Products of Asian maritime trade in the 17th-18th centuries.
1: 72 x 71 mm
2: 69 x 68 mm
1: 107 grams
2: 116 grams
1: Possibly Vietnam
2: Possibly Vietnam
1: Iron, copper.
2: Iron, gold, copper.
Probably 17th - 18th century
Both have been mounted
Anything similar for sale?
Lobed guards are found across Asia, also among Chinese and Japanese guards. In Japan, it's called mokkō-gata. Depending on the number of lobes, a number is added. An eight lobed guard is thus called "yatsu-mokkō-gata". But although they are found in both cultures, they are somewhat uncommon. The one place where lobed guards seem to have been popular for a very long time is Vietnam.
Three excavated southeast Asian dha type swords with lobed guards.
Probably from the region of present-day Vietnam or Cambodia, estimated 12th-14th century.
Two Vietnamese pole arms, modelled after Japanese naginata in the Rijksmuseum, Amsterdam.
Sent to Dutch naval commander Cornelis Tromp in 1679. Notice their lobed guards.
A Vietnamese bronze guard from my personal collection, exhibiting a lobed form.
On the last guard, notice how the hitsu-ana is reduced to just a small ornamental opening. The feature was once copied from the Japanese, but the Vietnamese at some point stopped using the by-knives and had no use for it anymore. As a result, it got smaller and smaller in subsequent designs.
Here I present two interesting lobed guards, and a set of handle mounts, to be sold as a set.
1. Eight lobed guard
An interesting sword guard of unusual form. It is an eight-lobed design like most Vietnamese guards of this shape tend to be. The washer seat is of typical Japanese form, but this form was also copied in Vietnam, mostly in the 17th century. It has an opening for a by-knife, but again such by-knives (kogatana in Japanese) were also briefly adopted in Vietnam.
The reason for this strong Japanese influence on Vietnamese arms was considerable immigration from Japan to Vietnam due to social unrest in Japan. The Japanese were not welcome in China, where they were regarded as pirates, so those who were good enough sailors pressed on to Vietnam where they settled and started new lives. Some masterless samurai found jobs employed by the Dutch VOC and other European traders.
Around the washer seat is a five-pointed blazing star, then a stippled background made with a round dot-punch, a technique seen predominantly in Vietnam and China. (Japanese stippling tends to be many times finer.) The very border consists of eight shapes best described as drawer handles reminiscent of European work on for example smallsword guards. These can also be extremely stylized clouds in Chinese fashion. The whole effect of the decoration feels like it is mimicking tooled leather.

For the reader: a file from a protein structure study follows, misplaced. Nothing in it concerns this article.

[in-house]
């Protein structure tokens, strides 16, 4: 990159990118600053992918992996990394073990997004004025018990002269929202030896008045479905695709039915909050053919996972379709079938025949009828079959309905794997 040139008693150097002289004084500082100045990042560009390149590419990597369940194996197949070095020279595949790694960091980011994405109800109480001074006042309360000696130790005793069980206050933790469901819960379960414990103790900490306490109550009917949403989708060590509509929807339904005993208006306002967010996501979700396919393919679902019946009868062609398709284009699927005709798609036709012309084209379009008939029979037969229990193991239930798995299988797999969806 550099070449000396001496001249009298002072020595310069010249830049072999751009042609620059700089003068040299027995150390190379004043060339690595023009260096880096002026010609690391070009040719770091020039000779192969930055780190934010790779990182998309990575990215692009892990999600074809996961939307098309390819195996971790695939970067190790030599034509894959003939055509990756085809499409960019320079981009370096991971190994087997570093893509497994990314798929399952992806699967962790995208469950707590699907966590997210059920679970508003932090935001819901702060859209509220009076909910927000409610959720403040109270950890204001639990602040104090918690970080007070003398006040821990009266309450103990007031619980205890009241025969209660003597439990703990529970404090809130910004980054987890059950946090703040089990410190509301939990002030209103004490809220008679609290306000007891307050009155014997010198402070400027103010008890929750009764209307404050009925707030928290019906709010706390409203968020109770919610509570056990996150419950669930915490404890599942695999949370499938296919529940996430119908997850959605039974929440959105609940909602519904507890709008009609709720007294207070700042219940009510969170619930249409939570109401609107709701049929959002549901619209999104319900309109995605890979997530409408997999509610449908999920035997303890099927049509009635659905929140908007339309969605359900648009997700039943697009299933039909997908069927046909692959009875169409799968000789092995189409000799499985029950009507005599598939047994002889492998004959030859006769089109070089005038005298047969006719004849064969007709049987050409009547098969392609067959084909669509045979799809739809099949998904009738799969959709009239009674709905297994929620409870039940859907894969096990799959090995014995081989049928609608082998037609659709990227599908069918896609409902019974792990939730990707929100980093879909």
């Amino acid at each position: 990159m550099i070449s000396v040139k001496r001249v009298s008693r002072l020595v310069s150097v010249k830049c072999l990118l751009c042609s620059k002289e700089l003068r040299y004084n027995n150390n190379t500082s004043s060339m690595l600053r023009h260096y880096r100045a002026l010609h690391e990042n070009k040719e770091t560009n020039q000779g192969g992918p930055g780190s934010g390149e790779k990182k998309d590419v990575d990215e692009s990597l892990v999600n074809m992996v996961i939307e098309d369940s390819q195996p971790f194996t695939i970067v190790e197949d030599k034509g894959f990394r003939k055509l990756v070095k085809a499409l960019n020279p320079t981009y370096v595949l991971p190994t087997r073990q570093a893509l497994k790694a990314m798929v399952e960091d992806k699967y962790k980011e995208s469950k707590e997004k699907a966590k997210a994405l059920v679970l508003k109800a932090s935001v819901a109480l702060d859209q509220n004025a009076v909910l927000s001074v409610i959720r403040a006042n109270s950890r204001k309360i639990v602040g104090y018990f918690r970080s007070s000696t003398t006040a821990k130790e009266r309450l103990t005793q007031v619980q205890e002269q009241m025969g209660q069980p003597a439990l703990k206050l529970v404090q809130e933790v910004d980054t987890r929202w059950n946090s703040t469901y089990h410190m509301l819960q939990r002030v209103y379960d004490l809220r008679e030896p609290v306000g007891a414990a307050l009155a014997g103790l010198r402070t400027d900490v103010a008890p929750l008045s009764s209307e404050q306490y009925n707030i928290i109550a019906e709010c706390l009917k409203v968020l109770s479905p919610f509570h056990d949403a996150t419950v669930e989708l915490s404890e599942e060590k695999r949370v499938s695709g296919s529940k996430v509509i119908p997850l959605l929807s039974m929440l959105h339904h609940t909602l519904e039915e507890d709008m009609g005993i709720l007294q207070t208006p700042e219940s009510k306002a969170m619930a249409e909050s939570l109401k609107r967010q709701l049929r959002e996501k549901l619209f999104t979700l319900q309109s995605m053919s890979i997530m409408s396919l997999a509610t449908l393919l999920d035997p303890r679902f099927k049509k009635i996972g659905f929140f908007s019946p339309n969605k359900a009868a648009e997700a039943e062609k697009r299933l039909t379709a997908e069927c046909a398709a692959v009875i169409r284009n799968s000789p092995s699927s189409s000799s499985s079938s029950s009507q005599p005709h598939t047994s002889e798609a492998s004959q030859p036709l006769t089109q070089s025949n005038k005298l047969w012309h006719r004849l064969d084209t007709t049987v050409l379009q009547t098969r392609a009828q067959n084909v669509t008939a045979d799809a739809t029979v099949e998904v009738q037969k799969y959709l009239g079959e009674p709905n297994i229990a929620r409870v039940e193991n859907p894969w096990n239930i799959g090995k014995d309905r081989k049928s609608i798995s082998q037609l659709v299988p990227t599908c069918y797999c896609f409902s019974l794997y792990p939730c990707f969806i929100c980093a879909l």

A very interesting piece, worthy of further study.
2. Six-lobed guard
A six-lobed guard, a form called roku-mokkō-gata in Japanese, with some remarkable similarities to the preceding piece: Again the elements of the drawer-handle shape in each lobe, over a stippled background. Instead of the blazing star, this guard fills its inner space with stylized waves in a form commonly found in the washer seat of Asian export sword guards.
On either side, the waves are inlaid with tiny golden plugs. Seven on one side, nine on the other. I initially thought they were to represent shining drops of seawater, but they are so oddly and unevenly spread that I am starting to think they might be constellations. Especially the spread of four of the seven stars remind strongly of the big dipper.
The big dipper is a significant constellation in Asian thought, but also an important constellation for naval navigation.
3. Lobed guard
Do you have anything for sale?
I might be interested in buying it.Contact me
A beautiful signed Japanese ferrule and pommel plate.
A large circular Asian export sword guard with elaborate decor carved in relief on both sides.
A chiseled iron sword guard depicting a Dutch ship with a figure on its stern.
This guard, at first sight, appears very
A robust Chinese or Vietnamese sword guard of rare form, probably imported into Japan by Dutch or Chinese merchants.